The pathos of Beautiful Ruins meets the hilarity of Crazy Rich Asians in this comedic and tender novel.
Their meeting in a parking lot outside a high school football game was both completely forgettable and utterly life changing. Because no matter how you look at it, it is piss-poor luck to meet the love of your life before your life has even started.
Fierce and ambitious, Alison is determined to shed her Midwestern roots and emerge an actress. Kyle, all heart and spiritual yearning, believes medicine can heal the world. What could these mismatched souls have to do with each other? Everything and nothing. Even as their fates rocket them forward and apart, neither can fully let go of the past.
When Alison gets her lucky break in New York City, she ends up on the fast track to stardom and a world far more different from Cincinnati than she could have ever imagined. Back home in Ohio, Kyle has a shotgun wedding and starts a pediatric practice in suburban hell. While Kyle's dreams begin to molder, Alison learns that the spotlight is always circled by shadows. As their lives inevitably intersect, Alison and Kyle must face each other in the revealing light of their decisions.
I'm Glad About You is a glittering study of how far the compromises two people make will take them from the lives they were meant to live.
©2016 Theresa Rebeck (P)2016 Recorded Books
Upon first glance, "I'm Glad About You" might seen yet another in a long list of "chick lit" books. However, reading it will eventually prove that, much like show business (which permeates the novel) there is more beneath the surface. I strongly recommend this book for anyone who has ever wondered about the paths our lives take and the choices we make along the way.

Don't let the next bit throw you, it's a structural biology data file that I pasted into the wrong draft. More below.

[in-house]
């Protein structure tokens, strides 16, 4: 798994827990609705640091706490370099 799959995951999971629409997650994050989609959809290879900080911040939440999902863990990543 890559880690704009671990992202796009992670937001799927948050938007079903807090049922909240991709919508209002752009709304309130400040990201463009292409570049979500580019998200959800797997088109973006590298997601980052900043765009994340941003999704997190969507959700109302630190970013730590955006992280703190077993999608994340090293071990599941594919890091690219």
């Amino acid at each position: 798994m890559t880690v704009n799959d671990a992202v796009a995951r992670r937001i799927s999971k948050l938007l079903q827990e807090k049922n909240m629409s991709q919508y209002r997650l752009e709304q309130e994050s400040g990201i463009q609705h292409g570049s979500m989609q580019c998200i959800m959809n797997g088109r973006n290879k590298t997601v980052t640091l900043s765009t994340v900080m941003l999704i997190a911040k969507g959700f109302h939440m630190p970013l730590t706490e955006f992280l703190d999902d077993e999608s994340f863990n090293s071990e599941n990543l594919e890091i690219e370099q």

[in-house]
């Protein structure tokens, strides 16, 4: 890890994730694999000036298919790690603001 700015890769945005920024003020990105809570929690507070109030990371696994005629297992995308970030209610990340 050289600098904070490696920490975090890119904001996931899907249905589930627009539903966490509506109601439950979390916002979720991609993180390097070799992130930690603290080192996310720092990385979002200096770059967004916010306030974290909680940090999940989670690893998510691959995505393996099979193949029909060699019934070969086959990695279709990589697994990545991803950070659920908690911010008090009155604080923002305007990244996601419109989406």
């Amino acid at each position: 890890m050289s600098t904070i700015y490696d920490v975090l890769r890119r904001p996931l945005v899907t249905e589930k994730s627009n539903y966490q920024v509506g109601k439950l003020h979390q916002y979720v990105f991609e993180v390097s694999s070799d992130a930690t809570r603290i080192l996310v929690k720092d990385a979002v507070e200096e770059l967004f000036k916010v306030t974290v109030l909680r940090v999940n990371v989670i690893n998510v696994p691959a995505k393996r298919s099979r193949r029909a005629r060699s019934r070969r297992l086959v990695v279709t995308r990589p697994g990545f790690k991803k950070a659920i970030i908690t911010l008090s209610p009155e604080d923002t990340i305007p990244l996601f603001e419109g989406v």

This story was odd for me. There weren't any characters I found myself routing for...no real protagonist. Just okay. Wouldn't recommend.
Story just never made it out of the valley. Enjoyed the Cincinnati references and did hit on poignant dangerous problems with our health care system.
What will stick with me the most is the whiff of anti-semitism in this book. For some reason, the only Jewish character in the book is a doctor with a yarmulke who the author goes out of her way to disparage. In addition, the author makes it quite clear that the hospital in which this doctor practices is under Jewish auspices and terrible. Why make the doctor and hospital Jewish rather than leave religion out of it? It makes no sense and leads me to a charge of anti-semitism.
That said, there is nothing compelling or interesting about the characters. Overall I did not enjoy this one.
Seems like petty bleak point of view of life - going for and making dreams come true unfulfilling, doing right thing for church and family unfulfilling. Voice talent did weird elongation of last word of each line by all female characters that made them sound like whiney valley girls. Unsympathetic characters - perhaps on purpose so don't feel bad for them in end ...?
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